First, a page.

£23000 - £30000 per annum + pension, 25days holiday: Ashdown Group: An industr...

Day In a Page

Read Next
Bill Cosby speaks onstage at the Thurgood Marshall College Fund 25th Awards Gala on 11 November 2013 in Washington  

Bill Cosby: Isn’t it obvious why his accusers have stayed silent up until now?

Grace Dent
 

Our political landscape is not changing anywhere near as much as we assume it is

Steve Richards
In a world of Saudi bullying, right-wing Israeli ministers and the twilight of Obama, Iran is looking like a possible policeman of the Gulf

Iran is shifting from pariah to possible future policeman of the Gulf

Robert Fisk on our crisis with Iran
The young are the new poor: A third of young people pushed into poverty

The young are the new poor

Sharp increase in the number of under-25s living in poverty
Greens on the march: ‘We could be on the edge of something very big’

Greens on the march

‘We could be on the edge of something very big’
Revealed: the case against Bill Cosby - through the stories of his accusers

Revealed: the case against Bill Cosby

Through the stories of his accusers
Why are words like 'mongol' and 'mongoloid' still bandied about as insults?

The Meaning of Mongol

Why are the words 'mongol' and 'mongoloid' still bandied about as insults?
Mau Mau uprising: Kenyans still waiting for justice join class action over Britain's role in the emergency

Kenyans still waiting for justice over Mau Mau uprising

Thousands join class action over Britain's role in the emergency
Isis in Iraq: The trauma of the last six months has overwhelmed the remaining Christians in the country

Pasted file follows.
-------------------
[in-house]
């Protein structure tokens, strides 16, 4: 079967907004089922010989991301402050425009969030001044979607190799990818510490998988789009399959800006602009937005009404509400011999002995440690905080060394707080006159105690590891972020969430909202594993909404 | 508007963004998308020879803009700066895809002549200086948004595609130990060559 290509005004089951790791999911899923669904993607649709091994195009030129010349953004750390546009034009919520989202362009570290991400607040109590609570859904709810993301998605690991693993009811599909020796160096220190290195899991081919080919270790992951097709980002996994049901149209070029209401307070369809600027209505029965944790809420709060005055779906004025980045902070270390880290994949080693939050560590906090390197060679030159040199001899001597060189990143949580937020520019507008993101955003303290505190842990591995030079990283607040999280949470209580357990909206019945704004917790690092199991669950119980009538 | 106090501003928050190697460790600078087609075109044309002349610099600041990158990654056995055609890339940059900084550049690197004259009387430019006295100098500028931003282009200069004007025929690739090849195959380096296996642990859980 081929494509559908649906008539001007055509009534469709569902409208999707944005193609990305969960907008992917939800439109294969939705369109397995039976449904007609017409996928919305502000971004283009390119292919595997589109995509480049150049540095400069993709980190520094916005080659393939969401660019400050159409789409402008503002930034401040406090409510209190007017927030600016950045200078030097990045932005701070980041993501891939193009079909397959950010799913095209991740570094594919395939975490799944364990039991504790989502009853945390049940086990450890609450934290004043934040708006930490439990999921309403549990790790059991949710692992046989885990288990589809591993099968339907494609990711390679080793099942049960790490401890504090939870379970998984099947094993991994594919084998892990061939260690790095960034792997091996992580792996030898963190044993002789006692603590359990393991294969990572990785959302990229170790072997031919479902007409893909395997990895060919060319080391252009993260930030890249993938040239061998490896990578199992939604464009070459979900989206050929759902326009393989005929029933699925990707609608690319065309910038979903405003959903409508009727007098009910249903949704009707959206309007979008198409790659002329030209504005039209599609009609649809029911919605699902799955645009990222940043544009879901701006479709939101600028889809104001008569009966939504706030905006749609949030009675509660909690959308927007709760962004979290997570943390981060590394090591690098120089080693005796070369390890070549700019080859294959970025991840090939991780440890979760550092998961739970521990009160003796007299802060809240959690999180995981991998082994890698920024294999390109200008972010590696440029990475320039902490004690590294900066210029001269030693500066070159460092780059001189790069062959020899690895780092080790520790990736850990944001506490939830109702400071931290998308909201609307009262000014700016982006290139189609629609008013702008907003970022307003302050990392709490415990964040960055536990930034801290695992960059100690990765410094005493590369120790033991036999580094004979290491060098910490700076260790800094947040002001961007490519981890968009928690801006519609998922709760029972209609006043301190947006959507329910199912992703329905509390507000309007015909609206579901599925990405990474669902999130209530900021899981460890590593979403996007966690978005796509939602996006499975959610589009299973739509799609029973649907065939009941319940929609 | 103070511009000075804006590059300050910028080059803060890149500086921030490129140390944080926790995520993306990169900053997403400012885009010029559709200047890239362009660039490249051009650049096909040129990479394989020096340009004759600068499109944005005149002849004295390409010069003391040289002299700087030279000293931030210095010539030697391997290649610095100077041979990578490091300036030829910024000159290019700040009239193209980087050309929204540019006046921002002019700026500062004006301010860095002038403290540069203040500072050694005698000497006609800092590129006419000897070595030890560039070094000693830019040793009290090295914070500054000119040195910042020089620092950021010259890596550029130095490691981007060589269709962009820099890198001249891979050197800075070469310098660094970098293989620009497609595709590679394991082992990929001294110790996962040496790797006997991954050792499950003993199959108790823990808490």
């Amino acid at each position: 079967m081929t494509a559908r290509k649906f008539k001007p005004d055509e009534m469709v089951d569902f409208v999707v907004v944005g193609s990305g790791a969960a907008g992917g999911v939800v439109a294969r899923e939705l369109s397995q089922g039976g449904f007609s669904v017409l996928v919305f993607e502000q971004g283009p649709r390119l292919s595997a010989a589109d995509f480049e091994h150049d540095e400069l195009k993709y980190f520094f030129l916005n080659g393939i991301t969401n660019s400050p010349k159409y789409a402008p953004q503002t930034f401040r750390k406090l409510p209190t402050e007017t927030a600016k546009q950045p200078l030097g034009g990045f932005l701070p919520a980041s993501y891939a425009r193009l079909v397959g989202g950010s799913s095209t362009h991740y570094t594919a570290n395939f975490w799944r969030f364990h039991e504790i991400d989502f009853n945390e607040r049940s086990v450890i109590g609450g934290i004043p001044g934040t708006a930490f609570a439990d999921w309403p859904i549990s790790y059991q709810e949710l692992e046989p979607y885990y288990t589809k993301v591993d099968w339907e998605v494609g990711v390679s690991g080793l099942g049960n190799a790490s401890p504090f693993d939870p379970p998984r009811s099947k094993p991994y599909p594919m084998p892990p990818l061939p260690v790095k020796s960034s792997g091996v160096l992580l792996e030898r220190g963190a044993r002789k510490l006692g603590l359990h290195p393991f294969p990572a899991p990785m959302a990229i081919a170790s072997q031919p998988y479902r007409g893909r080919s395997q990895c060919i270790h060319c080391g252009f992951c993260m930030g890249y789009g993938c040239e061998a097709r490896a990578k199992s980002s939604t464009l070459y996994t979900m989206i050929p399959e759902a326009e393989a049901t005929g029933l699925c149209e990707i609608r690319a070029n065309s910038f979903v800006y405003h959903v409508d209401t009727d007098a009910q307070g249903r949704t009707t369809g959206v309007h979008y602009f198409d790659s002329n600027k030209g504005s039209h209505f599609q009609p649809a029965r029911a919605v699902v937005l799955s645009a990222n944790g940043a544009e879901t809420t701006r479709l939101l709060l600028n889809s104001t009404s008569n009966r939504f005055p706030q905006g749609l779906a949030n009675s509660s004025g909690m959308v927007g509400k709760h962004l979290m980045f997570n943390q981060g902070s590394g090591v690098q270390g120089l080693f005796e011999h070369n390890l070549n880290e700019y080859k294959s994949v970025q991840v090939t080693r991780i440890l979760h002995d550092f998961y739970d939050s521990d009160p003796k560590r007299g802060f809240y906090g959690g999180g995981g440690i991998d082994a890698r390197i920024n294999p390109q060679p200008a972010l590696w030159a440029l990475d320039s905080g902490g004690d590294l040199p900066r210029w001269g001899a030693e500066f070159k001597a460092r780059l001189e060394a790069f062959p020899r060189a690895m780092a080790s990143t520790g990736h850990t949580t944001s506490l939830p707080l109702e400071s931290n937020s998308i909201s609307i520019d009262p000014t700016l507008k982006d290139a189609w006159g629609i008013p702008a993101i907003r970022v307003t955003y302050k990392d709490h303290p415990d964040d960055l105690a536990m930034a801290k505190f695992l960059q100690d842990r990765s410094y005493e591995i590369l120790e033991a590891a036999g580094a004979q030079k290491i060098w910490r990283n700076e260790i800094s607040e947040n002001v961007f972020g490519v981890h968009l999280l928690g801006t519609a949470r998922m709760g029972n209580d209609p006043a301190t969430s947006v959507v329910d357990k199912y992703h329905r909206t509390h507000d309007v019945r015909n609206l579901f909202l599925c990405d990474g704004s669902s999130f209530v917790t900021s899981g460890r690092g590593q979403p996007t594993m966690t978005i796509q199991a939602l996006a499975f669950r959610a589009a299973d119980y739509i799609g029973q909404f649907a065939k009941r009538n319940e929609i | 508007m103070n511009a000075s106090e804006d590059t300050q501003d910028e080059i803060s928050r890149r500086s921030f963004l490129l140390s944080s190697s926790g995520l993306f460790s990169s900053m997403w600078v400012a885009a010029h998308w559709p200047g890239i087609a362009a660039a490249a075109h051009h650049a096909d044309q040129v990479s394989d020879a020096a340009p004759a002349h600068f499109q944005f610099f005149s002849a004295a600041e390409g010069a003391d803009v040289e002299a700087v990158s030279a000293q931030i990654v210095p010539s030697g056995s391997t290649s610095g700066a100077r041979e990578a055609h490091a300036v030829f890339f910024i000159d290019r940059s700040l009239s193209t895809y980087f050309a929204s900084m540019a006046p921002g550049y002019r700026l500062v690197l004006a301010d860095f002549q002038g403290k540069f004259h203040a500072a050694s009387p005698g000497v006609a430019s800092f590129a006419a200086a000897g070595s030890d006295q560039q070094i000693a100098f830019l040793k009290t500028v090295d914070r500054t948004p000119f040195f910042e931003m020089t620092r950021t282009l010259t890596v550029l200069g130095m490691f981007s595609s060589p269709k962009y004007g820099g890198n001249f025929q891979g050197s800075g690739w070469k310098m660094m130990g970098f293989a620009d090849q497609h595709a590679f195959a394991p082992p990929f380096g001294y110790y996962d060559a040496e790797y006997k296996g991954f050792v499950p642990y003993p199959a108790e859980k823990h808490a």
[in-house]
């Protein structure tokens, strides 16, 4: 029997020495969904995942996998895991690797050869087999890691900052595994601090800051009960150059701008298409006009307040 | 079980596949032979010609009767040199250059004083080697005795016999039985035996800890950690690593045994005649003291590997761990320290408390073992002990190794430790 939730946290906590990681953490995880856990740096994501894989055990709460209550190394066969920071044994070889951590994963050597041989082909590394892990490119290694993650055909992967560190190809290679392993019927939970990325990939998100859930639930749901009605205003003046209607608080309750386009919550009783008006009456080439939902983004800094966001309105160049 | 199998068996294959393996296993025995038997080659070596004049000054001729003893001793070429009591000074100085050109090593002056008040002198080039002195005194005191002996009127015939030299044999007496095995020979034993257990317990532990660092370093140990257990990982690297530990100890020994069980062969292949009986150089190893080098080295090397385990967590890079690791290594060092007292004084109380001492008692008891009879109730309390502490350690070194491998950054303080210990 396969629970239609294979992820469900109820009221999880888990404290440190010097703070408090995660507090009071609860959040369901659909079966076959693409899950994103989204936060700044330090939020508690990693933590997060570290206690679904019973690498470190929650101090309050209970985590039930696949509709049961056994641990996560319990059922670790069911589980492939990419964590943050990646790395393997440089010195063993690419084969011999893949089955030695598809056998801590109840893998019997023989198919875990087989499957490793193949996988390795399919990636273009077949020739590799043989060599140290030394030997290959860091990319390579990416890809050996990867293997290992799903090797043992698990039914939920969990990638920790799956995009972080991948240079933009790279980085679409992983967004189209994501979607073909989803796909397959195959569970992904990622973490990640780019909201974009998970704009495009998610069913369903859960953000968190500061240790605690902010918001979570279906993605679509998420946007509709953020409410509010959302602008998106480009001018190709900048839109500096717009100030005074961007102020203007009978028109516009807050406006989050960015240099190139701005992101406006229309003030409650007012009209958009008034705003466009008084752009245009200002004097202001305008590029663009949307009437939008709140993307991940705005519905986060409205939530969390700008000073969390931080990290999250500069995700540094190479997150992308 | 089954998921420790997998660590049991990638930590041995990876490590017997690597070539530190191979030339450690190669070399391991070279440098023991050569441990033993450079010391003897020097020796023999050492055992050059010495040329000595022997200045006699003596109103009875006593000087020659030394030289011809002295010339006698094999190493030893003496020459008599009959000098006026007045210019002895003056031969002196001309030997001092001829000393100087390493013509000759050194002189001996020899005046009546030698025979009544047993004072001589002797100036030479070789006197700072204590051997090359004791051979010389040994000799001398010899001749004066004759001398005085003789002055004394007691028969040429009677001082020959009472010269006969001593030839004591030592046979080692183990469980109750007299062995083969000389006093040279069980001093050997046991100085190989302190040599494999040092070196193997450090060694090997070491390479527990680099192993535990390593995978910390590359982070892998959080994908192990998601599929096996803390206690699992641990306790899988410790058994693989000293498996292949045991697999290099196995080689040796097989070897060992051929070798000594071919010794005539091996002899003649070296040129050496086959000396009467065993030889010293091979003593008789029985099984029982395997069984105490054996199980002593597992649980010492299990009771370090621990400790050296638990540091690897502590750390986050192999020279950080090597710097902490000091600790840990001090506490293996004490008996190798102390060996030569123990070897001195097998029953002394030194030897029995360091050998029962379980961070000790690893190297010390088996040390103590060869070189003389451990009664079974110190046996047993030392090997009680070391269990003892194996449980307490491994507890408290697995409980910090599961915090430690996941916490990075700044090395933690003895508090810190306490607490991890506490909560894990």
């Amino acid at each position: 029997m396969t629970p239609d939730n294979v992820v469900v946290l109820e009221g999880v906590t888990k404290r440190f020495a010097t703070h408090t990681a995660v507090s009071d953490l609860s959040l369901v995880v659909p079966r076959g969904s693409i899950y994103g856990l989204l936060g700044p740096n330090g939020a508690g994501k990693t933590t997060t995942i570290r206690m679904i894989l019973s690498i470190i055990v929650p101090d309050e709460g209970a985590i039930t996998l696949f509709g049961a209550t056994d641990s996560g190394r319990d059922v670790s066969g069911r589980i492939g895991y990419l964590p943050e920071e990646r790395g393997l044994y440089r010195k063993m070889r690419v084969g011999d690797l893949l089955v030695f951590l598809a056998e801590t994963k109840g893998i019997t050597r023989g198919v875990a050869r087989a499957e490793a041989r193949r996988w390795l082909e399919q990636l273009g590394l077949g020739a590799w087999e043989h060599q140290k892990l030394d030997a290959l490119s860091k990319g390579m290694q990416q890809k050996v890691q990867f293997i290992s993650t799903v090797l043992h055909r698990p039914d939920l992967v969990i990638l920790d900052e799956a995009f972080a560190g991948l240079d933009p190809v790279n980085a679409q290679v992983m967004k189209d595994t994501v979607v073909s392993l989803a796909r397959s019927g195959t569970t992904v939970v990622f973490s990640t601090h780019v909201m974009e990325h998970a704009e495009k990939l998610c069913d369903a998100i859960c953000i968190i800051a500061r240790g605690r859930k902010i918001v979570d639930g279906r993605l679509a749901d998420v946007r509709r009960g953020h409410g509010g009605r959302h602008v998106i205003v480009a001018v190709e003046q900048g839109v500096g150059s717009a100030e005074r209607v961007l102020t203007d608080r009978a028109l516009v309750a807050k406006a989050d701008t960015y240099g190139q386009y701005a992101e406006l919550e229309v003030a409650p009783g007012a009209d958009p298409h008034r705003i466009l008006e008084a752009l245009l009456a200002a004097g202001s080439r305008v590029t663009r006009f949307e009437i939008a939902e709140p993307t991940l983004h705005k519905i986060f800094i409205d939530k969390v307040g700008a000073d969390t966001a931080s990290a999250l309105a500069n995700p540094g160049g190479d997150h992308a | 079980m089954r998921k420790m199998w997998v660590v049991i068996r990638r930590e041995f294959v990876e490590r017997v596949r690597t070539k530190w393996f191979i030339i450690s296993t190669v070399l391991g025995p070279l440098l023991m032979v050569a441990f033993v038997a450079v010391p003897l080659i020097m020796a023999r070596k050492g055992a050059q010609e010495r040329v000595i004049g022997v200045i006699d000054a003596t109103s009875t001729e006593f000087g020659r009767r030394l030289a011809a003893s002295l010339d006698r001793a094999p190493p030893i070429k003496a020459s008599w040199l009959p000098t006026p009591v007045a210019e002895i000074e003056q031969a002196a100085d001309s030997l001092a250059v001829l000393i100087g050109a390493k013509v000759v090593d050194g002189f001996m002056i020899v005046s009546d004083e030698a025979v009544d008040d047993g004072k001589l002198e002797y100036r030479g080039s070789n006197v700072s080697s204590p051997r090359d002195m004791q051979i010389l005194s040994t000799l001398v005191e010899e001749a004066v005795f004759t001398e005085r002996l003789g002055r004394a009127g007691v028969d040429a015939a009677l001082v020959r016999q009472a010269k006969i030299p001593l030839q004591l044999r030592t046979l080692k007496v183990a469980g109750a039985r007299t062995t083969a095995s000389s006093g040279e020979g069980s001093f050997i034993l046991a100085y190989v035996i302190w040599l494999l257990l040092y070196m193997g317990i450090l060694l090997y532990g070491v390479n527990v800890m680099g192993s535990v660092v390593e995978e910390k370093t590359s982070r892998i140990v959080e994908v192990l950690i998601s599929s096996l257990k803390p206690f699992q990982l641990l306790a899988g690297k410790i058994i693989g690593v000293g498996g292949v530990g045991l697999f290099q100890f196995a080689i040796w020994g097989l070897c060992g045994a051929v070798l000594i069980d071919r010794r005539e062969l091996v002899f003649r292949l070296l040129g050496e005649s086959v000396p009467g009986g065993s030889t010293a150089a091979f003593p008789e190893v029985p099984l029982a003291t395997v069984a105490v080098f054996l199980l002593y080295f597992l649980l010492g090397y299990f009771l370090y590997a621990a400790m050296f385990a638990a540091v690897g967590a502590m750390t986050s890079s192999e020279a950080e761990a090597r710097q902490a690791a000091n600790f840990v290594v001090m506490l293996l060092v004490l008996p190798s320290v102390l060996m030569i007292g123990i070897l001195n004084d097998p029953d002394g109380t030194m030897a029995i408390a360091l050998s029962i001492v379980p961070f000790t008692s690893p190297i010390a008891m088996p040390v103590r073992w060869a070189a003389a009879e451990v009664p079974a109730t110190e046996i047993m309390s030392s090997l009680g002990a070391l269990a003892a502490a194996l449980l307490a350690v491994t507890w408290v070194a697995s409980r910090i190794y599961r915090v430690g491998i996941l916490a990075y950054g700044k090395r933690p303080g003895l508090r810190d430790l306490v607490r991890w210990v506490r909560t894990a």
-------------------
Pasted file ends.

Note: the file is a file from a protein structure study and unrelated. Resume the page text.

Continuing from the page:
The last Christians in Iraq

After 2,000 years, a community will try anything – including pretending to convert to Islam – to avoid losing everything, says Patrick Cockburn
Black Friday: Helpful discounts for Christmas shoppers, or cynical marketing by desperate retailers?

Helpful discounts for Christmas shoppers, or cynical marketing by desperate retailers?

Britain braced for Black Friday
Bill Cosby's persona goes from America's dad to date-rape drugs

From America's dad to date-rape drugs

Stories of Bill Cosby's alleged sexual assaults may have circulated widely in Hollywood, but they came as a shock to fans, says Rupert Cornwell
Clare Balding: 'Women's sport is kicking off at last'

Clare Balding: 'Women's sport is kicking off at last'

As fans flock to see England women's Wembley debut against Germany, the TV presenter on an exciting 'sea change'
Oh come, all ye multi-faithful: The Christmas jumper is in fashion, but should you wear your religion on your sleeve?

Oh come, all ye multi-faithful

The Christmas jumper is in fashion, but should you wear your religion on your sleeve?
Dr Charles Heatley: The GP off to do battle in the war against Ebola

The GP off to do battle in the war against Ebola

Dr Charles Heatley on joining the NHS volunteers' team bound for Sierra Leone
Flogging vlogging: First video bloggers conquered YouTube. Now they want us to buy their books

Flogging vlogging

First video bloggers conquered YouTube. Now they want us to buy their books
Saturday Night Live vs The Daily Show: US channels wage comedy star wars

Saturday Night Live vs The Daily Show

US channels wage comedy star wars
When is a wine made in Piedmont not a Piemonte wine? When EU rules make Italian vineyards invisible

When is a wine made in Piedmont not a Piemonte wine?

When EU rules make Italian vineyards invisible